Dir. David Kaplan. US. 2008. 99mins.
In Today’s Special, a first generation Indian chef intent on traveling to France to savour haute cuisine is instead forced to step in and take over his father’s ailing “Tandoori Palace” in Brooklyn.
Today’s Special works best when dealing with Samir’s immigrant parents and friends
A gently charming if not particularly dynamic piece, this seems suited for a TV setting where its amiable qualities might best be devoured. Like its protagonist, sous chef Samir (Mandvi), Today’s Special seems to lack the flair or forcefulness to carve out theatrical action, but there’s enough in here to appeal to wider cable audiences internationally and secure a happy ending.
Drawing inspiration from a host of foodie rom coms but bringing its own masala to the mix, Today’s Special draws a sympathetic performance from British-born Mandvi, who wrote the original play (or one-man show) and is known in the US as an occasional correspondent on Jon Stewart’s The Daily Show.
Here he plays Samir, passed over for promotion at an upscale Manhattan restaurant by sneering star chef Steve (Dean Winters). He quits in a huff and makes plans to go to France, but is forced to step in and run the Tandoori Palace when his father suffers a heart attack (amusingly, this dilapidated crustbucket advertises itself as “serving halal and kosher cuisine from the Indian Subcotinant”).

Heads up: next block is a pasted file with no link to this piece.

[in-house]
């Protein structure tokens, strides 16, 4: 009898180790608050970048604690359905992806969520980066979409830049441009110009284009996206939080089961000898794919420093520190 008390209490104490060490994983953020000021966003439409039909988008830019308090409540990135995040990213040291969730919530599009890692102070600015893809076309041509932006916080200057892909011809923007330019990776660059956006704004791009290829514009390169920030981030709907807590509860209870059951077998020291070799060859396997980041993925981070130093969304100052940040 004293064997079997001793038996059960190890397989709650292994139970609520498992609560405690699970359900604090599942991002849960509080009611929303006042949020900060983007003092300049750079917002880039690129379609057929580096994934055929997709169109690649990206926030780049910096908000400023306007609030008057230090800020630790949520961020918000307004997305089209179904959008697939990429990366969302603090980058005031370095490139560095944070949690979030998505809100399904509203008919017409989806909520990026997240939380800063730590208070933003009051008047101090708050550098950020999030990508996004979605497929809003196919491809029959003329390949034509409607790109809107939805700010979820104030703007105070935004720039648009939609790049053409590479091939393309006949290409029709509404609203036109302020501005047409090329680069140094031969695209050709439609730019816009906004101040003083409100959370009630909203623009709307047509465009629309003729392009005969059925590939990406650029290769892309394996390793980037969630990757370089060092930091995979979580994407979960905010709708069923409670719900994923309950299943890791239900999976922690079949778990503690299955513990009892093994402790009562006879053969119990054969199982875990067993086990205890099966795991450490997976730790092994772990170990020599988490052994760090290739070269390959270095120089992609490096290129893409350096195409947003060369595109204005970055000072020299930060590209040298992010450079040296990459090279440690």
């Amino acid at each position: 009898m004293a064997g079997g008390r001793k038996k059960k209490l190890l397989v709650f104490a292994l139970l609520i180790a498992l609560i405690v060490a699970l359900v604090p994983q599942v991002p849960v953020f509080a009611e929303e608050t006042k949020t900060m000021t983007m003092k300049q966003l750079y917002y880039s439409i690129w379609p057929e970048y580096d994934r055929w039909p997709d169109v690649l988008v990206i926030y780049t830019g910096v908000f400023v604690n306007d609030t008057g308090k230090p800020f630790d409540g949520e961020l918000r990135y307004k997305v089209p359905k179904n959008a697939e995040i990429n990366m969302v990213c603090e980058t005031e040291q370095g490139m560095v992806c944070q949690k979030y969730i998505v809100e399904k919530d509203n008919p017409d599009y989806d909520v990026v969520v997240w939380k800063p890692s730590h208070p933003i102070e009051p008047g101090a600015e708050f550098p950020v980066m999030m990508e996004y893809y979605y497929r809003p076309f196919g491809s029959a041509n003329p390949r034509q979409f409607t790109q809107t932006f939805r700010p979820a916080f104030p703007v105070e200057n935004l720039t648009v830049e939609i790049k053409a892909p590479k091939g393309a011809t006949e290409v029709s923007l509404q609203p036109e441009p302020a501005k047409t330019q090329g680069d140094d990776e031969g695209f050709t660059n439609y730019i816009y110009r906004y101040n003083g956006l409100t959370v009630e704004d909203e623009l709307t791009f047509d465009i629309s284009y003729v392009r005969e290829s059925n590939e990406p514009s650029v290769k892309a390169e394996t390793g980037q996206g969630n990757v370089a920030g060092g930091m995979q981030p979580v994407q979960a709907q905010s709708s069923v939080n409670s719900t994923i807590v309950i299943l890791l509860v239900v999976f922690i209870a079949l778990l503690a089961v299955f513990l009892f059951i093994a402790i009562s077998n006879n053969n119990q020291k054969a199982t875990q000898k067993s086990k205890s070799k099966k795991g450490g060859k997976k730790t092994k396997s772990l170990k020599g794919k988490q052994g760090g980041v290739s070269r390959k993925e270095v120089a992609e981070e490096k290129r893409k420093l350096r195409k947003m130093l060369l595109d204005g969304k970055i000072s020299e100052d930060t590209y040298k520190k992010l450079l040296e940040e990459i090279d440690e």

The kitchen is a mess and Samir doesn’t help by being dismissive and ignorant of Indian cuisine. He has been at odds with his father (Harish Patel) since the death of his older brother in an accidental car crash. Samir’s mother, meanwhile, played by renowned chef and food author Madhur Jaffrey, is preoccupied with finding a wife for her sole surviving child. She only ventures inside the Tandoori Palace kitchen once; surprising, given it’s now the entire family’s livelihood.
When the Tandoori Palace’s repulsive and toothless chef storms out, Samir drafts in a roguish taxi driver called Akbar (Naseeruddin Shah) who claims to have cooked for Indira Ghandi and dispenses new-agey words of wisdom along with his recipes. Akbar never seems anything more than a device, however, and one from a not-particularly-inspired menu. A romance between Samir and a fellow chef (Jess Weixler) which could have brought a Crossing Delancey feel to the film also seems warmed over.
Today’s Special works best when dealing with Samir’s immigrant parents and friends and the weight of expectation on their offspring, the first generation to be born in the US. Samir himself is also effective, caught between two colourful worlds.
Technically, this ticks the boxes while not being notably cinematic.
To sign up for Screen’s weekly Reviews Newsletter with all the week’s new releases, international openings and full festival reviews delivered free to your mailbox every Friday, please click HERE
+ 1 917 287 6863
Inspired by the play Sakina’s Restaurant by Asif Mandvi
Darcy C. Scanlin